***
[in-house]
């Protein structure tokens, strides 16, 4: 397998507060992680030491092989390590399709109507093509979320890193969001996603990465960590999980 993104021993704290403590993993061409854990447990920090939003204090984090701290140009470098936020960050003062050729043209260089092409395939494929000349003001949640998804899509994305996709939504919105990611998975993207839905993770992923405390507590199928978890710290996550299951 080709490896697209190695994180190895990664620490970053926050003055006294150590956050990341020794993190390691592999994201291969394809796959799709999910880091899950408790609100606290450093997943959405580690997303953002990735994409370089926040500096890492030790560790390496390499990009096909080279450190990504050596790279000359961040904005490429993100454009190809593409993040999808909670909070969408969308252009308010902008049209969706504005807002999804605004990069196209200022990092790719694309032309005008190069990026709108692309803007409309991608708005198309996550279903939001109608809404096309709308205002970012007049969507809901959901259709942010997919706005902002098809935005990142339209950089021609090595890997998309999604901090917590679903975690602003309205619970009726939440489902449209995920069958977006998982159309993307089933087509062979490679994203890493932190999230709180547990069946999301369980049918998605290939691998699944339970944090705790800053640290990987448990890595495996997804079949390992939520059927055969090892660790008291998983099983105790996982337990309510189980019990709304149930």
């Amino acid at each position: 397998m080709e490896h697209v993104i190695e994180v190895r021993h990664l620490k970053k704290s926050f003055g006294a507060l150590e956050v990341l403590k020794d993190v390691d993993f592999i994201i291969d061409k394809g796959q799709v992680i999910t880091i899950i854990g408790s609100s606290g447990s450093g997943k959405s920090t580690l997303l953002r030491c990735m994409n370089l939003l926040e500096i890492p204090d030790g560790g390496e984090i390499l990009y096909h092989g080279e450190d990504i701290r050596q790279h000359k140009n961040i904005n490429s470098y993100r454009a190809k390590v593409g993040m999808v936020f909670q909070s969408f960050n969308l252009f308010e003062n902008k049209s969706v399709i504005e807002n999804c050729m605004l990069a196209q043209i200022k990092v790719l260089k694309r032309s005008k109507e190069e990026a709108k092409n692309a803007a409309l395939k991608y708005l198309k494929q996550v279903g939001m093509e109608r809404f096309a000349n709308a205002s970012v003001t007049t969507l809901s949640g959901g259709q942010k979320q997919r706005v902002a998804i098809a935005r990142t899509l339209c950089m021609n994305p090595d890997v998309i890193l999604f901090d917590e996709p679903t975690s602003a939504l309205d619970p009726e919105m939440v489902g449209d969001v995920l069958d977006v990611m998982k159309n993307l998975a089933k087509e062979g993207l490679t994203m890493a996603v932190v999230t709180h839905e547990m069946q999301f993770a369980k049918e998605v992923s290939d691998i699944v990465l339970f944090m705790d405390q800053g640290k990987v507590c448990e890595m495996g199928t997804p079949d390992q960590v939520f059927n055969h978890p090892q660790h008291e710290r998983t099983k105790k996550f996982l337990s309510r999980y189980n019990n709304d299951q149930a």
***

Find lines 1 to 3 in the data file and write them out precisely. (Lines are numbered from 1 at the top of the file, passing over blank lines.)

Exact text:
[in-house]
């Protein structure tokens, strides 16, 4: 397998507060992680030491092989390590399709109507093509979320890193969001996603990465960590999980 993104021993704290403590993993061409854990447990920090939003204090984090701290140009470098936020960050003062050729043209260089092409395939494929000349003001949640998804899509994305996709939504919105990611998975993207839905993770992923405390507590199928978890710290996550299951 080709490896697209190695994180190895990664620490970053926050003055006294150590956050990341020794993190390691592999994201291969394809796959799709999910880091899950408790609100606290450093997943959405580690997303953002990735994409370089926040500096890492030790560790390496390499990009096909080279450190990504050596790279000359961040904005490429993100454009190809593409993040999808909670909070969408969308252009308010902008049209969706504005807002999804605004990069196209200022990092790719694309032309005008190069990026709108692309803007409309991608708005198309996550279903939001109608809404096309709308205002970012007049969507809901959901259709942010997919706005902002098809935005990142339209950089021609090595890997998309999604901090917590679903975690602003309205619970009726939440489902449209995920069958977006998982159309993307089933087509062979490679994203890493932190999230709180547990069946999301369980049918998605290939691998699944339970944090705790800053640290990987448990890595495996997804079949390992939520059927055969090892660790008291998983099983105790996982337990309510189980019990709304149930």
């Amino acid at each position: 397998m080709e490896h697209v993104i190695e994180v190895r021993h990664l620490k970053k704290s926050f003055g006294a507060l150590e956050v990341l403590k020794d993190v390691d993993f592999i994201i291969d061409k394809g796959q799709v992680i999910t880091i899950i854990g408790s609100s606290g447990s450093g997943k959405s920090t580690l997303l953002r030491c990735m994409n370089l939003l926040e500096i890492p204090d030790g560790g390496e984090i390499l990009y096909h092989g080279e450190d990504i701290r050596q790279h000359k140009n961040i904005n490429s470098y993100r454009a190809k390590v593409g993040m999808v936020f909670q909070s969408f960050n969308l252009f308010e003062n902008k049209s969706v399709i504005e807002n999804c050729m605004l990069a196209q043209i200022k990092v790719l260089k694309r032309s005008k109507e190069e990026a709108k092409n692309a803007a409309l395939k991608y708005l198309k494929q996550v279903g939001m093509e109608r809404f096309a000349n709308a205002s970012v003001t007049t969507l809901s949640g959901g259709q942010k979320q997919r706005v902002a998804i098809a935005r990142t899509l339209c950089m021609n994305p090595d890997v998309i890193l999604f901090d917590e996709p679903t975690s602003a939504l309205d619970p009726e919105m939440v489902g449209d969001v995920l069958d977006v990611m998982k159309n993307l998975a089933k087509e062979g993207l490679t994203m890493a996603v932190v999230t709180h839905e547990m069946q999301f993770a369980k049918e998605v992923s290939d691998i699944v990465l339970f944090m705790d405390q800053g640290k990987v507590c448990e890595m495996g199928t997804p079949d390992q960590v939520f059927n055969h978890p090892q660790h008291e710290r998983t099983k105790k996550f996982l337990s309510r999980y189980n019990n709304d299951q149930a």